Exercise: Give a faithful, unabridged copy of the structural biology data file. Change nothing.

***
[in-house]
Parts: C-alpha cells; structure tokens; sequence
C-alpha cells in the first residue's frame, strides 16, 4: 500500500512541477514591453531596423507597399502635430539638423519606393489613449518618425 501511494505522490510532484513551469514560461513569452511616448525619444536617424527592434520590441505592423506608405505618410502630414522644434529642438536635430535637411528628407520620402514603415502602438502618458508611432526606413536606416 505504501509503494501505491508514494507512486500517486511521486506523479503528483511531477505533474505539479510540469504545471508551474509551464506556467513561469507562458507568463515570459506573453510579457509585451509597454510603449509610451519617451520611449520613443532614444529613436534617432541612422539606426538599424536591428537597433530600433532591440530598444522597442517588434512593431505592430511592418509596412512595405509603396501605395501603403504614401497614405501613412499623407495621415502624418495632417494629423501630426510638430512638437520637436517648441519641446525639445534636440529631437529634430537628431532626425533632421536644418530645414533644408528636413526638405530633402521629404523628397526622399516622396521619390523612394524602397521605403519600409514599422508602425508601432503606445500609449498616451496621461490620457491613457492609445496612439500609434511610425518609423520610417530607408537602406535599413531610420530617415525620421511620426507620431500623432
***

[in-house]
Parts: C-alpha cells; structure tokens; sequence
C-alpha cells in the first residue's frame, strides 16, 4: 500500500512541477514591453531596423507597399502635430539638423519606393489613449518618425 501511494505522490510532484513551469514560461513569452511616448525619444536617424527592434520590441505592423506608405505618410502630414522644434529642438536635430535637411528628407520620402514603415502602438502618458508611432526606413536606416 505504501509503494501505491508514494507512486500517486511521486506523479503528483511531477505533474505539479510540469504545471508551474509551464506556467513561469507562458507568463515570459506573453510579457509585451509597454510603449509610451519617451520611449520613443532614444529613436534617432541612422539606426538599424536591428537597433530600433532591440530598444522597442517588434512593431505592430511592418509596412512595405509603396501605395501603403504614401497614405501613412499623407495621415502624418495632417494629423501630426510638430512638437520637436517648441519641446525639445534636440529631437529634430537628431532626425533632421536644418530645414533644408528636413526638405530633402521629404523628397526622399516622396521619390523612394524602397521605403519600409514599422508602425508601432503606445500609449498616451496621461490620457491613457492609445496612439500609434511610425518609423520610417530607408537602406535599413531610420530617415525620421511620426507620431500623432